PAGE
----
before and after

before & after: justin’s nursery + brooke’s cabinet

by Grace Bonney

we’ve got a whole slew of great before & afters lined up for today. i’ve got so many that i had to save some for next week and save studio choo’s “we like it wild” for tomorrow. so let’s get going! first up is lauren liess from pure style. she recently redid her son justin’s nursery and i am seriously obsessed with the bold, dark color palette she chose. i really, really love colors and that nursery wall is my dream navy blue color. so sophisticated and chic- it’s totally unexpected for a nursery and i think the printed canopy above the crib is just gorgeous. you can read more about the transformation process right here. thanks, lauren!

[have a before & after you’d like to share? just shoot me an email with your images right here! (low res, under 500k per image, please)]

CLICK HERE for brooke’s cabinet makeover after the jump!

up next is brooke weidauer of brooke ashley photography. i love projects like brooke’s where a little bit of pattern helps add detail to an unexpected place- and manages to pick up on a small detail in a room. brooke used fabric from anna maria horner to jazz up her kitchen cabinets (and show off her white china) and i love the way the blue background highlights her blue kitchenaid mixer on the counter. great work, brooke!

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  • LOVE the navy nursery… all the whites and greens pop against it and keep it from feeling too cave-y. Do you think it helps Justin sleep?

  • that nursery. wowza. i love it. such a refreshing, sophisticated departure from all the usual. the concept would work just as well for adults! im such a fan of dark painted walls. beautiful work!

  • I would like to know how she got to place the fabric in the cabinets, I see like a white frame inside. Wallpaper or lining paper is used for this kind of project most times, very interesting that she used fabric. I love it!

    • marlene

      i’m sure she’ll answer here, but my hunch is that mod podge or fabric glue was applied. that keeps things in place really nicely.


  • I love the baby boy’s nursery! Its so hard to make an unusual and beautiful bedroom for boys it seems like girls are usually the ones to get the gorgeous rooms.

  • wowsa. STUNNING transformation to the nursery – who woulda thought black for a baby? but it works REALLY well! and gorgeous cabinets. i covet them.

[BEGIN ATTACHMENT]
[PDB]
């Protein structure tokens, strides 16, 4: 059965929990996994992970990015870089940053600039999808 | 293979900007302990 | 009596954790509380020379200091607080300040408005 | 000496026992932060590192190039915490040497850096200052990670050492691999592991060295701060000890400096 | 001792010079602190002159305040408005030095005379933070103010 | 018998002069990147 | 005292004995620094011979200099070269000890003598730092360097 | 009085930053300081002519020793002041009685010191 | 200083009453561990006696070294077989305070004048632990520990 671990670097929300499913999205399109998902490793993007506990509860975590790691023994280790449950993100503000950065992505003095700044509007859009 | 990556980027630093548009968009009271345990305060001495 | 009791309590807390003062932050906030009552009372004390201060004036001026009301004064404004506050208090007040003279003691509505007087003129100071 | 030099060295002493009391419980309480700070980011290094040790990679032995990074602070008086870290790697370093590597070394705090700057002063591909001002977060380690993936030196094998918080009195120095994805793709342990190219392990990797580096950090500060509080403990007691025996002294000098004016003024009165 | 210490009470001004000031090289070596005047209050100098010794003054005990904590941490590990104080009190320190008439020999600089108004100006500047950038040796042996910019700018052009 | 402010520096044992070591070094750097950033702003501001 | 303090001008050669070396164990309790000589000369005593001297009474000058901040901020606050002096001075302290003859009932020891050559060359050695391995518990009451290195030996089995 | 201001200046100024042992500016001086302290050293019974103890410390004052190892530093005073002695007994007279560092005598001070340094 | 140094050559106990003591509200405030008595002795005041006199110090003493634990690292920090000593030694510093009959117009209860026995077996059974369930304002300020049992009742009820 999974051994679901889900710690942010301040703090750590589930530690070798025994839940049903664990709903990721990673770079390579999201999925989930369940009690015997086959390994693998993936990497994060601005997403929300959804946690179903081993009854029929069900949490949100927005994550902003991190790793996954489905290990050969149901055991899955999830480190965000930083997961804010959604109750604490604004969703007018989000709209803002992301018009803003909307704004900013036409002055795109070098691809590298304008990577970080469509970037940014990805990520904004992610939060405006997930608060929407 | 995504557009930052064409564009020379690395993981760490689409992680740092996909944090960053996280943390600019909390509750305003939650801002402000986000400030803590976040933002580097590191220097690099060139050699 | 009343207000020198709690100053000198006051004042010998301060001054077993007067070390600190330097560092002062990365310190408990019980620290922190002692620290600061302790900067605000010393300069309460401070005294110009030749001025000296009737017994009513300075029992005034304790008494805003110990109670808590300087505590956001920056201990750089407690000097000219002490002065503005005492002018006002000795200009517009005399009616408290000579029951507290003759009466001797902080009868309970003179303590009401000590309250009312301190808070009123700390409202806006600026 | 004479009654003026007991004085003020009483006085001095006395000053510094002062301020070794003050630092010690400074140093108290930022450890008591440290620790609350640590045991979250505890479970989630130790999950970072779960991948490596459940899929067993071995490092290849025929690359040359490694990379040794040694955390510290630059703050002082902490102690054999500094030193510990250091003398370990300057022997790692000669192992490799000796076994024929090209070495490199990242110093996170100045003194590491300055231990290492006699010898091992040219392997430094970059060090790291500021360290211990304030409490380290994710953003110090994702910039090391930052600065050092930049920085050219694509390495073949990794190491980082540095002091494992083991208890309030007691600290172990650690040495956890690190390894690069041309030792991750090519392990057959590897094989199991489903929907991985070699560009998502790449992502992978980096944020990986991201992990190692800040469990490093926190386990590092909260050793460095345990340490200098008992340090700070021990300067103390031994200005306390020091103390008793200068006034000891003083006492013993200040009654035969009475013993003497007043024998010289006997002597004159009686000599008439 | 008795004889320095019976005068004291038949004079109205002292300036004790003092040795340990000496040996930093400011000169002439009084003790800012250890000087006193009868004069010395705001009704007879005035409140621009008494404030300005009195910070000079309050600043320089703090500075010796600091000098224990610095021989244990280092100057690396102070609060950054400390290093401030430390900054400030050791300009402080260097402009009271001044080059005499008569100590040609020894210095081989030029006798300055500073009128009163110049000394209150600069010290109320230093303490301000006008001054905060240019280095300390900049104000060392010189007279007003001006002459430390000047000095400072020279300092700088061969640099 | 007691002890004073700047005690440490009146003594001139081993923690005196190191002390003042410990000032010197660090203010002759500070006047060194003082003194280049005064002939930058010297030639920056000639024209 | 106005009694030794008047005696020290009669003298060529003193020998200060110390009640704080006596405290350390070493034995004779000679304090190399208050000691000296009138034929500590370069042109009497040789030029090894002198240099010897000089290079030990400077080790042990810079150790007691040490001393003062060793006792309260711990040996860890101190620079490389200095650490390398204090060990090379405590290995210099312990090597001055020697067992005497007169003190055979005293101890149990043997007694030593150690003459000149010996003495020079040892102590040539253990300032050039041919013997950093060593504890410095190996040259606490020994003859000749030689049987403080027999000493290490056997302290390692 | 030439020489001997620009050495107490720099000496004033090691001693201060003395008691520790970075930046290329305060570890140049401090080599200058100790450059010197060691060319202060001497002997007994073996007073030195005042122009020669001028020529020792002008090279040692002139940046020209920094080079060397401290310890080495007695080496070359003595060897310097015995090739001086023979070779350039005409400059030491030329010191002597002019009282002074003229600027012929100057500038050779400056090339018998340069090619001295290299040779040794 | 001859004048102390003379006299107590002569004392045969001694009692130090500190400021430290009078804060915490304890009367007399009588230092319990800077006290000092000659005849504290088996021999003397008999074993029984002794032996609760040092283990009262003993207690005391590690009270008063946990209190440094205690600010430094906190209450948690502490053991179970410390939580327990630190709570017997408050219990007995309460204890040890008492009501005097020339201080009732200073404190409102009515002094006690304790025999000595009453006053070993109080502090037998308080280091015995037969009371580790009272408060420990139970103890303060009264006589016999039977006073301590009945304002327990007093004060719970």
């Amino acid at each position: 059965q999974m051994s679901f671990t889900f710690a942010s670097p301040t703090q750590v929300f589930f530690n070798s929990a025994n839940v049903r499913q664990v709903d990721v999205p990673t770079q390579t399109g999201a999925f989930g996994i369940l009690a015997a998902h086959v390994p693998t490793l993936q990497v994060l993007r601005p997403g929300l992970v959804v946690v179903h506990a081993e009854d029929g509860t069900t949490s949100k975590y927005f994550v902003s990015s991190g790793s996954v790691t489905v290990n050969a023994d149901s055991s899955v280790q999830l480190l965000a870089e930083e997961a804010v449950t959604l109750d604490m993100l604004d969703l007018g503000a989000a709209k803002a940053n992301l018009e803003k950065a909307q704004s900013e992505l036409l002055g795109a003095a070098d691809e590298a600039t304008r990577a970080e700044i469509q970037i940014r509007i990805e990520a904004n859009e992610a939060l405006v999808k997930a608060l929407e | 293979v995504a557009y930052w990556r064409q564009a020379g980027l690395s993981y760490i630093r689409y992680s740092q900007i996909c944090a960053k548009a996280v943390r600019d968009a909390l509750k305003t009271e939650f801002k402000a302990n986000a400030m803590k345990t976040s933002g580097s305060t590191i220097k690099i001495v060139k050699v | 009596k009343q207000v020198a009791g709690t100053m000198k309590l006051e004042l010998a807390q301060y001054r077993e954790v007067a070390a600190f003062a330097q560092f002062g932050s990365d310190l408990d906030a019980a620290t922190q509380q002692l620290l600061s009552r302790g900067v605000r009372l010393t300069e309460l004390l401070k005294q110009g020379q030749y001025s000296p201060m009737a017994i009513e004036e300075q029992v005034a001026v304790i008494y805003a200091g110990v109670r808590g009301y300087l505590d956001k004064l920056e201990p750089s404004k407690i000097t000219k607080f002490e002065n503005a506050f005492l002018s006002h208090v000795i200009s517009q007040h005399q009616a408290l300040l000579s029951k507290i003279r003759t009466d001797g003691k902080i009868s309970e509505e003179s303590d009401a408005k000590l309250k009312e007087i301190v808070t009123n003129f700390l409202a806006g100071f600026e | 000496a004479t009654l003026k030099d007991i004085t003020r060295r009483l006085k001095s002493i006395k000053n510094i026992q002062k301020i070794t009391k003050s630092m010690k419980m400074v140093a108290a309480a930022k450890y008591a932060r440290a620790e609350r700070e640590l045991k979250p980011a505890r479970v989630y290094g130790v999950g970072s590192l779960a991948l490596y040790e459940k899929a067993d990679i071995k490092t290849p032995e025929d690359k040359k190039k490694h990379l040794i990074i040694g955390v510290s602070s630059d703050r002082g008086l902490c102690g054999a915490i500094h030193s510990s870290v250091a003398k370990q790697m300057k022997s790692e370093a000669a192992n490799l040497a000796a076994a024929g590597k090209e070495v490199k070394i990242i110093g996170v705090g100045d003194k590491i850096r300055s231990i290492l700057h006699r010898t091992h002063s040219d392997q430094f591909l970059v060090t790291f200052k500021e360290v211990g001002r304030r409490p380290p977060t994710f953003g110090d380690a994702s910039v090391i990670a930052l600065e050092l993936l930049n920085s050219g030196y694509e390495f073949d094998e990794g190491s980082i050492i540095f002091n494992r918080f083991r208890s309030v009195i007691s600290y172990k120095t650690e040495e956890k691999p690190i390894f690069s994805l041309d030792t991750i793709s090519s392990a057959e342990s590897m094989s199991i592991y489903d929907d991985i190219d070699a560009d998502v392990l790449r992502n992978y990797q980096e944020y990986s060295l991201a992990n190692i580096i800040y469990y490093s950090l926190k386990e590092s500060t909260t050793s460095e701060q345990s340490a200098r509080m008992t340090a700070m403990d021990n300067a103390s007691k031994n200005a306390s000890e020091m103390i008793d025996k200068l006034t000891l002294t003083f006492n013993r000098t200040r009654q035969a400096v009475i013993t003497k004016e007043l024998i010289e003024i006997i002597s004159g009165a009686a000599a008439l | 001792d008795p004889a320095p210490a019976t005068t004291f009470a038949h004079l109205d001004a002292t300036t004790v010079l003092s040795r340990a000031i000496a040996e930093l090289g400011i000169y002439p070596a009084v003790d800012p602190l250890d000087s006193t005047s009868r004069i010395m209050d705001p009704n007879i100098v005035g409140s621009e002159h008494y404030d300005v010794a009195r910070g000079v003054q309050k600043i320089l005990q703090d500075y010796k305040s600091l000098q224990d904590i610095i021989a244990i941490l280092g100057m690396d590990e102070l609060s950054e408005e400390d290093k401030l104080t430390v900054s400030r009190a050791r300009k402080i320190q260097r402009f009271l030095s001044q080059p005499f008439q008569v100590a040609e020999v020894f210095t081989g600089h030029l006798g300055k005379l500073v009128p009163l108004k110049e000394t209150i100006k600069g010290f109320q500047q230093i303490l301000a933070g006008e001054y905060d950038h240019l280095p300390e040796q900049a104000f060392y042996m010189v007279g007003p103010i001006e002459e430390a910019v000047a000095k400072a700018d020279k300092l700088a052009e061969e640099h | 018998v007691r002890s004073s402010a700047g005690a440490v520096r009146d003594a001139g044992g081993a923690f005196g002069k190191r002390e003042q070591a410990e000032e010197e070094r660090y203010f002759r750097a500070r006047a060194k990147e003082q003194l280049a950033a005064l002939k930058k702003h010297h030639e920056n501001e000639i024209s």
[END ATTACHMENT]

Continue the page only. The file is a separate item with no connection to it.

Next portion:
• Love the nursery. The link to Lauren’s blog totally helped me waste some time this morning. Her entire home (and website) are stunning.

  • great nursery! I think it’s so important to remember that kids are people too, and may actually benefit from a sophisticated (rather than overly kiddie) room. I’m filing this one away in my inspiration folder!

  • I love both of these rooms! The navy walls are so striking, yet comfortable. Where is the fabric hanging over the crib from?

  • Amazing nursery! When I saw the before shot, I thought “Man, that is a really dark, heavy looking crib, don’t know how they can make it look good.” Then, you made it look amazing! The dark color works so well with the crib, and the white accessories really pop.

  • Sigh….I guess I’m gonna be the only one who thinks the nursery is depressing. Stylish…yes, Edgy …yes, Sophisticated…yes. happy? nope.

  • the canopy is crucial in making that dark nursery not TOO dark. Was it added as an afterthought or was it planned ahead of time?

  • The cabinet revamp is great! I love the idea of adding colorful patterned backing to bookshelves, cabinets, etc. I am working on collecting locally discarded materials to build a bookshelf, & plan to incorporate the same concept. Thanks for sharing this!

  • Hi- thanks for such nice comments!

    Elissa- we actually made the fabric out of dropcloth and stencils.

    Bernie- i had to laught at your comment because i totally get where you’re coming from. we actually wanted a kind of dark, strange, curious room for our 2nd baby for a change. (#1 was all light & fresh) i actually love a lot of stories that are fairly dark- alice in wonderland, many of the old fairy tales, etc- and also some darker artwork and wanted a room that brought us there. plus, the room is really sunny and the dark walls make my little guy sleep better ;) but yes- for some it could be considered depressing, for us= personal and fun. ;)

    Stella- I planned it our beforehand knowing the navy walls in such a small space needed the white for some light/ contrast.


  • I know blue, pink and yellow, not to mention mint green has been done to death when it comes to babies rooms. But for me the room conjures up thoughts of “Rosemary’s Baby”.

  • i love this nursery. i reminds me of a wee medieval prince’s room. it also reminds me of the saying ” treat a child as a prince until seven, a student until sixteen and a friend for life”. the effect of such heightened aesthetics on a wee one’s senses will be profound.

  • after reading all the comments i am prompted to say that i think design aesthetic is something that evolves – i think at first it is something you “see’ but it eventually becomes something you “feel”. that is why i no longer dismiss unusual rooms, buildings or fashion – because i now know that there is a certain magic that occurs when you experience it in 3D ( or 4D? as in time) which at times breaks all rules and shatters all assumptions. this is why we risk making mistakes. be brave! be surprised!

  • I had a feeling the nursery was the work of Lauren from Pure Style just by looking at it.

    She is such a huge talent, and having met her in person — she is also the NICEST. Love.

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